As we write, crude oil continues its decline, with WTI trading down more than 20 percent from the year’s highs.
While some analysts are calling this a bottom, others -- including some we respect -- believe that prices could continue to fall into the $70s.
The decline can only be described as dramatic, and has had an equally dramatic effect on the stocks of oil companies, as represented by the Energy Select Sector SPDR ETF ($XLE) in the graph below.
What’s Driving Falling Prices?
There are consistent seasonal effects -- we have left the driving season and have not yet entered the heating season in the northern hemisphere. There are also global macroeconomic and geopolitical forces behind the trend, which is why many analysts believe that it may continue for some time.
First, as we noted two weeks ago, the U.S. Dollar is appreciating against many world currencies. Since oil prices are denominated in Dollars, this acts to reduce demand, since oil becomes more expensive for non-U.S. economies. Bull markets in the Dollar tend to be multi-year affairs -- which may help keep oil prices under pressure.
Second, the economic news outside the U.S. (and perhaps China) has been pretty relentlessly poor over the past weeks. Global economic growth targets are being revised downward from their already low levels by organizations such as the International Monetary Fund. News from Europe is bad, with even Germany looking like it might slip into recession, and ongoing policy paralysis. Japan’s hopeful uptick under Shinzo Abe seems to be losing steam as long hoped-for structural reforms prove difficult to implement.
Therefore, the oil markets, looking forward, seem to be pricing in a low growth future, in which oil demand will be low.
Third, geopolitics are a factor. The Saudis are raising production and cutting prices, perhaps in an effort to preserve market share -- or to put a dent in the upstart U.S. shale oil producers, some of whom are highly levered and require a high break-even oil price to survive. Further, many countries in the world – including Saudi Arabia itself -- rely heavily on oil revenues to support the social spending that helps them maintain order.
Among these, Russia is key; we have seen estimates from $95 to $107 as the price per barrel that Russia needs.
Although many other countries -- including Libya, Venezuela, and Nigeria -- will be hurt by falling oil, some suggest that the price decline is being encouraged in part specifically to punish Russia for its aggression in eastern Europe.
And let’s not forget that the Saudis would love for Americans to enjoy cheap gasoline for long enough that they start buying more Ford F150s and fewer Toyota Priuses.
Who Is Hurt, and Who Benefitted?
Besides Vladimir Putin and his cronies, who else will be hurt by falling oil prices?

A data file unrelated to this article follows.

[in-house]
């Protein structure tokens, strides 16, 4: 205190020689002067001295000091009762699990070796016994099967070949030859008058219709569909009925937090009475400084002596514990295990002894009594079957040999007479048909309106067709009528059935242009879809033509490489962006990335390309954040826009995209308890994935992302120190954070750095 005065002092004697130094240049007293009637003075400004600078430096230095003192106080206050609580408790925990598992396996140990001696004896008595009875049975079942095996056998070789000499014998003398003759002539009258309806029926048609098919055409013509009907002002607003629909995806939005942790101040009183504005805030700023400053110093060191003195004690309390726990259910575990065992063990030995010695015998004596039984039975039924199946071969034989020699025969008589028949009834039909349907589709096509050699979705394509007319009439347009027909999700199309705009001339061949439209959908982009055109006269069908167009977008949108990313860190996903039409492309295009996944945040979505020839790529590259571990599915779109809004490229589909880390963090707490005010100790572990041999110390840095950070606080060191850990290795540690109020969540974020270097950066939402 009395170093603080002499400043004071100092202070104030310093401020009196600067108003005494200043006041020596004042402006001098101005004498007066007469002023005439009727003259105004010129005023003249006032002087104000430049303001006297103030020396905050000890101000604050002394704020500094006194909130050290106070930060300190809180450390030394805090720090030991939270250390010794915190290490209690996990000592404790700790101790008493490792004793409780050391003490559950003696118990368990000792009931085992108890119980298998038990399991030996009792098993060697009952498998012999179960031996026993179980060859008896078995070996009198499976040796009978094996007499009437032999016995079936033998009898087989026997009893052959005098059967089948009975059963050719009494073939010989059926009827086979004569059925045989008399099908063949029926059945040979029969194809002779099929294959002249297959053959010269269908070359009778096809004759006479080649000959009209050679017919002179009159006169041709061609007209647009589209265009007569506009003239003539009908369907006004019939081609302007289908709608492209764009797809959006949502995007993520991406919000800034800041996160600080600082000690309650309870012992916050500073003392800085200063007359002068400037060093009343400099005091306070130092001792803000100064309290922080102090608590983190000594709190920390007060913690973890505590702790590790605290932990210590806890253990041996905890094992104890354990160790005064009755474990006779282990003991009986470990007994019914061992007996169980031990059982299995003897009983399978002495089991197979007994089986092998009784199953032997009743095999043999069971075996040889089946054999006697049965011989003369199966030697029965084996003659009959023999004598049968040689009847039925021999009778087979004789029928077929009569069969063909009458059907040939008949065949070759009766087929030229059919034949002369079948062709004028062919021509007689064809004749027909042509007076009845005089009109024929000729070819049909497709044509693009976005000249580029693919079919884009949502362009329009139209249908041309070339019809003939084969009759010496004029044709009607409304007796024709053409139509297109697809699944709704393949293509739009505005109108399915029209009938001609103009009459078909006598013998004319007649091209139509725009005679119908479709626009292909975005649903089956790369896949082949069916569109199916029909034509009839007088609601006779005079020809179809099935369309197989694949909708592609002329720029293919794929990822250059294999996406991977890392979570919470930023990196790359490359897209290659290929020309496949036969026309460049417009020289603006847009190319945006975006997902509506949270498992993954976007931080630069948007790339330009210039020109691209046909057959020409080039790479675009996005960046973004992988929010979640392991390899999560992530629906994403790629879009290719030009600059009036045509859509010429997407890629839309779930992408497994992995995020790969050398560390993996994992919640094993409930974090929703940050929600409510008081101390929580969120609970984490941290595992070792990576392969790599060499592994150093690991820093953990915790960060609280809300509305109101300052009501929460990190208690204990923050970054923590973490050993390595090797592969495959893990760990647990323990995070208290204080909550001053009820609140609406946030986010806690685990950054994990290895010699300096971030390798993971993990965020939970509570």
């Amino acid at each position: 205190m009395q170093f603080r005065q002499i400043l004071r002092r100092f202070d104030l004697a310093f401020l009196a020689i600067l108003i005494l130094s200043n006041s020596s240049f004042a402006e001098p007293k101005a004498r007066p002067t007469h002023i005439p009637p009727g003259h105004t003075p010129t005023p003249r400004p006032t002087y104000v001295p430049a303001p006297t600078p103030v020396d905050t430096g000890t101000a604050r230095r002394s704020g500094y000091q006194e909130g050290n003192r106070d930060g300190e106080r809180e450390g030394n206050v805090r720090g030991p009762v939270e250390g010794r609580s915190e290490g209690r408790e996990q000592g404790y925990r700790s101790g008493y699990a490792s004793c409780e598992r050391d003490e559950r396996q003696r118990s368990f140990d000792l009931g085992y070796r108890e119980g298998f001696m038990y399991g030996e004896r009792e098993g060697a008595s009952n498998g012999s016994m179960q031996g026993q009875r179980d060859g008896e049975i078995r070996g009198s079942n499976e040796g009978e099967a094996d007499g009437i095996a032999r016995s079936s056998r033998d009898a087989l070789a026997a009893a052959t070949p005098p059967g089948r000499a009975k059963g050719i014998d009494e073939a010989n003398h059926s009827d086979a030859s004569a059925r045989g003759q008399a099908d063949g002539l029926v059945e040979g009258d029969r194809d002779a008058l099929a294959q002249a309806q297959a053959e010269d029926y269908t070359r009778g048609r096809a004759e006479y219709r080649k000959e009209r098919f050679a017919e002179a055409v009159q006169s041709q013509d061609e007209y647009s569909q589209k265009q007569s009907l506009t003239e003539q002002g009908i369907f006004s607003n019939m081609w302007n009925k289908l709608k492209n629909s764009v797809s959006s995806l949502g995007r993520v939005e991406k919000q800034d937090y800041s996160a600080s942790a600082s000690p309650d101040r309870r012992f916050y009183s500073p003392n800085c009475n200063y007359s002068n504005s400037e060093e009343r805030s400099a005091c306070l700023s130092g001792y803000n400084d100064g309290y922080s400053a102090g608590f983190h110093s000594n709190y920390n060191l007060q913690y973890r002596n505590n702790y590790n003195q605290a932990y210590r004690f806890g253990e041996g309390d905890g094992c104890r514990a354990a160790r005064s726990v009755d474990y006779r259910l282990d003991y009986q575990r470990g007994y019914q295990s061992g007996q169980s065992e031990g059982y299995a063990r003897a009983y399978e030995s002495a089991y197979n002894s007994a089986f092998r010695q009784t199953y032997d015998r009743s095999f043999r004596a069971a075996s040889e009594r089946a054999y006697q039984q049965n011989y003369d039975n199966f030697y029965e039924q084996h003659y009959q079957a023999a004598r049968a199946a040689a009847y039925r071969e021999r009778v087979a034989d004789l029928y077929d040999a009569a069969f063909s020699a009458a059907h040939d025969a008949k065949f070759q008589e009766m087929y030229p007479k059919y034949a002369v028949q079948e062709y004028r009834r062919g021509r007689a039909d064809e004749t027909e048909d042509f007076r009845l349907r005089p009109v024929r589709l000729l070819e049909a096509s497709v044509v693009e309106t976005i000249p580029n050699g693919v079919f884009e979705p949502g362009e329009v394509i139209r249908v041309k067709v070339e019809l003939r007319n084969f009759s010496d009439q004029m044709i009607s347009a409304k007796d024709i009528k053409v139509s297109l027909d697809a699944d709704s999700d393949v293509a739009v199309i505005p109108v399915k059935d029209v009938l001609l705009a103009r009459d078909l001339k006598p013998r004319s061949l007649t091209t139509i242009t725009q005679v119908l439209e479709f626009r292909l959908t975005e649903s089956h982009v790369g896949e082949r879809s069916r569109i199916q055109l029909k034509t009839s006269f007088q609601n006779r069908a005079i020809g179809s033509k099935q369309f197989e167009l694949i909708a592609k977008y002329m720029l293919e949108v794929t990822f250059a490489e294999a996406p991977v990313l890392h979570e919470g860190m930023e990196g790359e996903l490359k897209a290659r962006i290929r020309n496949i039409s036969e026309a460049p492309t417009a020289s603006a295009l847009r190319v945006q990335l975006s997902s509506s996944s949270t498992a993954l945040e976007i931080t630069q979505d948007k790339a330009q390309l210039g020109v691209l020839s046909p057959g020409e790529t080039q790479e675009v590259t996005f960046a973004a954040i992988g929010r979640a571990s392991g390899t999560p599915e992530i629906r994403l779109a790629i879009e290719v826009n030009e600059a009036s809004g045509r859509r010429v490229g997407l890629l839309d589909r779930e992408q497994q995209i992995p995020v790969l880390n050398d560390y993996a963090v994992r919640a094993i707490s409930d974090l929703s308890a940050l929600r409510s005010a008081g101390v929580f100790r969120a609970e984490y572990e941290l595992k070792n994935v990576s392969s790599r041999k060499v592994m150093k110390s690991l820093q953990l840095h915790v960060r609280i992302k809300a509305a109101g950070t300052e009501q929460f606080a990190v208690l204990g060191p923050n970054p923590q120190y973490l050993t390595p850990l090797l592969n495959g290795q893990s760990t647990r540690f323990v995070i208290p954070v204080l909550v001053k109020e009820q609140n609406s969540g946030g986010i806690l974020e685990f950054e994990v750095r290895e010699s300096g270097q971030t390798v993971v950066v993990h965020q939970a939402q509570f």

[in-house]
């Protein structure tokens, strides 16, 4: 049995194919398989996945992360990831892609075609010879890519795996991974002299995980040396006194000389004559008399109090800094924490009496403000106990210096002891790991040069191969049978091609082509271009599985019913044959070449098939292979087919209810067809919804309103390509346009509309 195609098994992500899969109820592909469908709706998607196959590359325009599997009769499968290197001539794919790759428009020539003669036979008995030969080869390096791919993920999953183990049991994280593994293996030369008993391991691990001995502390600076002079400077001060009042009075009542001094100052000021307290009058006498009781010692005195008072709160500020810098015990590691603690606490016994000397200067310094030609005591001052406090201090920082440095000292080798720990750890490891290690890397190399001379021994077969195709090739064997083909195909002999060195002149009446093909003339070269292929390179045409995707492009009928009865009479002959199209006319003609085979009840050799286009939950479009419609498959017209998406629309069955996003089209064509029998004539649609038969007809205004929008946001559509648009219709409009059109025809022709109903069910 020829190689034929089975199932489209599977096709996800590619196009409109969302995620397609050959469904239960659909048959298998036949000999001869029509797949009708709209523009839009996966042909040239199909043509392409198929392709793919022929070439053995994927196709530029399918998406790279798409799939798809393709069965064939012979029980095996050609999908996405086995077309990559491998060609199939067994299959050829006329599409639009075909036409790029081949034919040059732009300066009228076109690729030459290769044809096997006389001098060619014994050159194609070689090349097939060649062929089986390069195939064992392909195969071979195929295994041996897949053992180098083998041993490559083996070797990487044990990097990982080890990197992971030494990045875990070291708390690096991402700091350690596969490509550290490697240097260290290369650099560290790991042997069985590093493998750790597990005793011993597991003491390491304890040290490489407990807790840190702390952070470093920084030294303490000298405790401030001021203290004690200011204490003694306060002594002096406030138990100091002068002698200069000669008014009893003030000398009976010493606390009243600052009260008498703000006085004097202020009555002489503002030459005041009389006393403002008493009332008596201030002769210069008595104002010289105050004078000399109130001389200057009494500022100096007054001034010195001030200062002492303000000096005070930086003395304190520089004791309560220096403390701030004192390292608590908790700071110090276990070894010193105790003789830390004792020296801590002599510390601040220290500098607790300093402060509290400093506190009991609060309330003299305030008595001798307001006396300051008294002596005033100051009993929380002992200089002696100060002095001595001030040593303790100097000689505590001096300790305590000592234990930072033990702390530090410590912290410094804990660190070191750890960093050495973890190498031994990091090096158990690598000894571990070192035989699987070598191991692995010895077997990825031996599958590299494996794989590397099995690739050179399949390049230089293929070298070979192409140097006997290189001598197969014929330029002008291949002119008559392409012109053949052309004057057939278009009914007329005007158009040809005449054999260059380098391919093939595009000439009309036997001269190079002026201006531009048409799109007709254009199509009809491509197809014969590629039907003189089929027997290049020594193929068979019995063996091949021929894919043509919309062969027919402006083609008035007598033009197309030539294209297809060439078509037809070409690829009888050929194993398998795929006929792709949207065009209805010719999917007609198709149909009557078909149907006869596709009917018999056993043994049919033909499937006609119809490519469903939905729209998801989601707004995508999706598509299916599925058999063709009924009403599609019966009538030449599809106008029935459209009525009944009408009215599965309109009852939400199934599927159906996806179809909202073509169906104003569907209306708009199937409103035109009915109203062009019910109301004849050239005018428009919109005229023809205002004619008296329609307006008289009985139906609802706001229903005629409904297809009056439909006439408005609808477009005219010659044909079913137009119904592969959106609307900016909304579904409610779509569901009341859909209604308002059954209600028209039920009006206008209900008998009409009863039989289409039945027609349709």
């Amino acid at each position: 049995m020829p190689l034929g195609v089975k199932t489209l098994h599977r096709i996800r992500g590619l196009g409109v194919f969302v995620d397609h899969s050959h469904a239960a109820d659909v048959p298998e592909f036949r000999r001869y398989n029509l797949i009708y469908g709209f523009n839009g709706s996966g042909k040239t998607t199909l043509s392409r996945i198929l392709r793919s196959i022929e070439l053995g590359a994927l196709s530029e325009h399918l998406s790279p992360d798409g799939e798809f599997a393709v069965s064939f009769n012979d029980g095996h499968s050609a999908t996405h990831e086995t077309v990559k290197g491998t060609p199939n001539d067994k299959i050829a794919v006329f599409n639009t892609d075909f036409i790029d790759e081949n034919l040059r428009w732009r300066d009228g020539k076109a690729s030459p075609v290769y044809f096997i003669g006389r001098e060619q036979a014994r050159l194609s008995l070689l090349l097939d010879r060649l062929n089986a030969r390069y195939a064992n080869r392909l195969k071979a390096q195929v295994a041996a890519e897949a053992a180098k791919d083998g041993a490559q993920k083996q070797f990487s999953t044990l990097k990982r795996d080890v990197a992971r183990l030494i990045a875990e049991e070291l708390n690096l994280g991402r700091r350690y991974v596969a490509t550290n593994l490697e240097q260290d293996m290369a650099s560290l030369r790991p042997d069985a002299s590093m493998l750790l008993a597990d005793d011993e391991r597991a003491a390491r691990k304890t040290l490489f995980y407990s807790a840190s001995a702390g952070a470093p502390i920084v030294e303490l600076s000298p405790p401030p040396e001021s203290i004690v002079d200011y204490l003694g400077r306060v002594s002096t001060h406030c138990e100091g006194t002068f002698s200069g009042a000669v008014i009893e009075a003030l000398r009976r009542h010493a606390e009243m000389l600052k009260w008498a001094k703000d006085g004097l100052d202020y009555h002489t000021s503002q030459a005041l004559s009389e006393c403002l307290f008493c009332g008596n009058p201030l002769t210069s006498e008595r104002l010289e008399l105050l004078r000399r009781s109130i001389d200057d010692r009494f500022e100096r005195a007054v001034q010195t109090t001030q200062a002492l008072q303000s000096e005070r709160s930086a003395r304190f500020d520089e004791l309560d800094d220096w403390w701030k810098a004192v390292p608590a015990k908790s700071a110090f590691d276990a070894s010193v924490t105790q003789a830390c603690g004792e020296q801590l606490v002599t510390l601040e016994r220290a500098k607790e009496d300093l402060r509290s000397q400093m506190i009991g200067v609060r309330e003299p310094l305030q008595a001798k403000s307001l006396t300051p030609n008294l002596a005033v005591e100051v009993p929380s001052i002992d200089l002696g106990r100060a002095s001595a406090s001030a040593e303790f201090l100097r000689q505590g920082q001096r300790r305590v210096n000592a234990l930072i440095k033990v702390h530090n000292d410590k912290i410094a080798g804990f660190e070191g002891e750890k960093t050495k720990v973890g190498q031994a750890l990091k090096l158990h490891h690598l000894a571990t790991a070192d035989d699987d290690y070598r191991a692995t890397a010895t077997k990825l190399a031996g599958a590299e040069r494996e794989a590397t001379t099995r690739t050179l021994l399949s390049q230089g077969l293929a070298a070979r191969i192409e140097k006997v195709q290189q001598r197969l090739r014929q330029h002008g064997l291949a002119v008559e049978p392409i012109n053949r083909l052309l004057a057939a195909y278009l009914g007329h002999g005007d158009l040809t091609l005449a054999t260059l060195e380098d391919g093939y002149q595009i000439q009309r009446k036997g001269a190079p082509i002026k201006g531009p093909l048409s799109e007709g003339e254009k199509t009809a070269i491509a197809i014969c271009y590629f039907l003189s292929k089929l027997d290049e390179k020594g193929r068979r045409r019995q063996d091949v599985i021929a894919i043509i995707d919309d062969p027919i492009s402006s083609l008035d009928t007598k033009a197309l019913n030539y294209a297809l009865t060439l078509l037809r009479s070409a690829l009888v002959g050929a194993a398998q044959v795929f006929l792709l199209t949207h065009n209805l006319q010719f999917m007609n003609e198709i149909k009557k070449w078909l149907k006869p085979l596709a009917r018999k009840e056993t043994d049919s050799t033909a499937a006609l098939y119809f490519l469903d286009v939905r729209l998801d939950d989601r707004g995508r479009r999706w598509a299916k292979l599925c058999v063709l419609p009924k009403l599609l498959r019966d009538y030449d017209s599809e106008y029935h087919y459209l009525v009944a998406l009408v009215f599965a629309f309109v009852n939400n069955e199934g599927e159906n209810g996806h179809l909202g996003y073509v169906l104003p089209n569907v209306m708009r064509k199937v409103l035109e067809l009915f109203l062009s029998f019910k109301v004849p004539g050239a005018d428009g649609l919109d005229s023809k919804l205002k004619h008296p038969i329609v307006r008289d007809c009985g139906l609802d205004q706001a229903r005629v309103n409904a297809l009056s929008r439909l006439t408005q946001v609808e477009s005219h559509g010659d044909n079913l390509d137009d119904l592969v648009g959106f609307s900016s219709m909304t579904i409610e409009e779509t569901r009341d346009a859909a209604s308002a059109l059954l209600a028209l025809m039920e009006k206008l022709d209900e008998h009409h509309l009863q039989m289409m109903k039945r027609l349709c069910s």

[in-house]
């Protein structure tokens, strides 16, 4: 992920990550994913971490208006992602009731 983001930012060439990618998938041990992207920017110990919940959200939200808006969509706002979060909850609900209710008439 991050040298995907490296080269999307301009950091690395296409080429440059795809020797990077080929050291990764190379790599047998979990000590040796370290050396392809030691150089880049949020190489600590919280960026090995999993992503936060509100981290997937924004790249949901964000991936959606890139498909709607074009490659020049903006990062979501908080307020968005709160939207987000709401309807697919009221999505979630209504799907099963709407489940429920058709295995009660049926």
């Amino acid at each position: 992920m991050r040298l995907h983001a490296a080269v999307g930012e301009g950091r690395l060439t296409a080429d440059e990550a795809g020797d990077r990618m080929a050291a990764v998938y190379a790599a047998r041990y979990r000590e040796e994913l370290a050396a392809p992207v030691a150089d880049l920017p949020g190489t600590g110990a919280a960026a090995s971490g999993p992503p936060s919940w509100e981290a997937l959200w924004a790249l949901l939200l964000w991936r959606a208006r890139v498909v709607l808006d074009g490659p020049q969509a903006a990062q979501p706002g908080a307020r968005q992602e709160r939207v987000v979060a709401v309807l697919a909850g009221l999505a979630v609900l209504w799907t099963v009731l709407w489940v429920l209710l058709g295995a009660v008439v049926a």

As we noted above, the first to feel the pain have been oil companies. If this trend continues -- and we note that the forces driving it do not seem to be transient -- we would be cautious at any claim that energy stocks represent a bargain at current prices.
And of course, to many of our readers, the first apparent beneficiary is their own wallet -- with U.S. gasoline retail prices falling about 15 percent from this year’s highs.
The Bureau of Labor Statistics calculates that gasoline comprises about 6 percent of a consumer’s basket of expenses. By that calculation, the current decline in gasoline prices would feel like about a $500 annual bonus to an average American family. So the continuing pressure on oil prices translates into the potential for increased consumer spending, especially as we head into the holiday season.
Many U.S. companies will have a similar feeling -- particularly those that rely on crude as a manufacturing input, or that consume it in transportation. Each industry has numerous idiosyncrasies and complexities, but transport (including shipping and airlines), refiners, and chemical companies are all logical beneficiaries of lower oil prices.
The Flies in the Ointment
The central problem with locating specific beneficiaries of low oil prices is simply the market psychology that these falling prices represent. If anticipations of recession risk and global growth slowdown are major factors in oil’s decline, those same sentiments are currently weighing heavily on global markets as a whole.
Further, one of the other main factors in oil’s fall -- the rising U.S. Dollar -- will ultimately begin to cost the U.S. economy by hurting exports.
That may happen eventually -- but we note that historically, sharp oil price declines, when they happen, as now, outside a recession, have often correlated with stock rallies.
Investment implications: Falling oil prices are being driven by significant macroeconomic and geopolitical factors, which may be multi-year developments. If the pressure on oil prices is not transient, energy stocks may have further to fall. U.S. companies and U.S. consumers may feel like they’ve been given a tax break -- and the latter may show some increased willingness to spend. Eventually, the stronger Dollar that’s behind oil’s fall may weigh more heavily on U.S. exporters. But in the meantime, the sharp decline in oil reinforces our view that after the current correction, the U.S. bull market in stocks will resume.
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